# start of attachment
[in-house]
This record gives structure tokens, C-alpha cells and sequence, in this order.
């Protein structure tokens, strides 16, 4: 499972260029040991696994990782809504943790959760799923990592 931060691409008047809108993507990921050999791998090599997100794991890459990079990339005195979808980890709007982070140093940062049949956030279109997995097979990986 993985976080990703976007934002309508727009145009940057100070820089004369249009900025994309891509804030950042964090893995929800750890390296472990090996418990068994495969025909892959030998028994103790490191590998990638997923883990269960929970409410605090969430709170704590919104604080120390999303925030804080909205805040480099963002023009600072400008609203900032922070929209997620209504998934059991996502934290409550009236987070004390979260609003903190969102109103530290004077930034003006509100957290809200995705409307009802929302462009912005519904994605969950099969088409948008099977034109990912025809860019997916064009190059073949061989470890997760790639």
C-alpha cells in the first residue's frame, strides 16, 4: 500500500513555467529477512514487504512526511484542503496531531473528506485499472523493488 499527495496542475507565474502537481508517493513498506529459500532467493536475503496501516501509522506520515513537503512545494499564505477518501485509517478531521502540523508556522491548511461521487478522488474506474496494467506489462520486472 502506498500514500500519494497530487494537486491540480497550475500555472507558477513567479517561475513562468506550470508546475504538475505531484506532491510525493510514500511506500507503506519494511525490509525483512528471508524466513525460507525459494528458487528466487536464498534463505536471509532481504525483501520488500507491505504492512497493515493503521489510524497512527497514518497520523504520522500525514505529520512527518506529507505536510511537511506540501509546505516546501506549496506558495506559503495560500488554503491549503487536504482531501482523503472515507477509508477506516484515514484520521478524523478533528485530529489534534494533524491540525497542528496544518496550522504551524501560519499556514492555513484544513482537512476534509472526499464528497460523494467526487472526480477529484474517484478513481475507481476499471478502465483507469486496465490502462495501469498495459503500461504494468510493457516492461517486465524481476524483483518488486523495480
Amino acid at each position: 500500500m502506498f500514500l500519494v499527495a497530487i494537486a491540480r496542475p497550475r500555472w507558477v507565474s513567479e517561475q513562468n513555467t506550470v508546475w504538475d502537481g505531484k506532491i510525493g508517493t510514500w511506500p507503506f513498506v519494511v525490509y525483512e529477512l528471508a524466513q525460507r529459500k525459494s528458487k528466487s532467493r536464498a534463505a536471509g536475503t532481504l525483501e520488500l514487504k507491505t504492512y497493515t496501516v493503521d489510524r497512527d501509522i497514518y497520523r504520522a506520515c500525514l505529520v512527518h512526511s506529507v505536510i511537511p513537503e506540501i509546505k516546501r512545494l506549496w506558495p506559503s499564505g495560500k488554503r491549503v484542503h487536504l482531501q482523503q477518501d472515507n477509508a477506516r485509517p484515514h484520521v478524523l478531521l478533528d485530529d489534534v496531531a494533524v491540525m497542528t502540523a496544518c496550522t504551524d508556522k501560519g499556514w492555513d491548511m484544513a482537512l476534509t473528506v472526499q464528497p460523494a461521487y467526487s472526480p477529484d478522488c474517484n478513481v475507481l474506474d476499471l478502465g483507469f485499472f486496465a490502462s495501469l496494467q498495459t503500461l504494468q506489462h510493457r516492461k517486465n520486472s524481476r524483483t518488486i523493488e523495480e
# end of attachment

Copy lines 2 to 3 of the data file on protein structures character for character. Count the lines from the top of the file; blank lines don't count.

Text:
This record gives structure tokens, C-alpha cells and sequence, in this order.
């Protein structure tokens, strides 16, 4: 499972260029040991696994990782809504943790959760799923990592 931060691409008047809108993507990921050999791998090599997100794991890459990079990339005195979808980890709007982070140093940062049949956030279109997995097979990986 993985976080990703976007934002309508727009145009940057100070820089004369249009900025994309891509804030950042964090893995929800750890390296472990090996418990068994495969025909892959030998028994103790490191590998990638997923883990269960929970409410605090969430709170704590919104604080120390999303925030804080909205805040480099963002023009600072400008609203900032922070929209997620209504998934059991996502934290409550009236987070004390979260609003903190969102109103530290004077930034003006509100957290809200995705409307009802929302462009912005519904994605969950099969088409948008099977034109990912025809860019997916064009190059073949061989470890997760790639």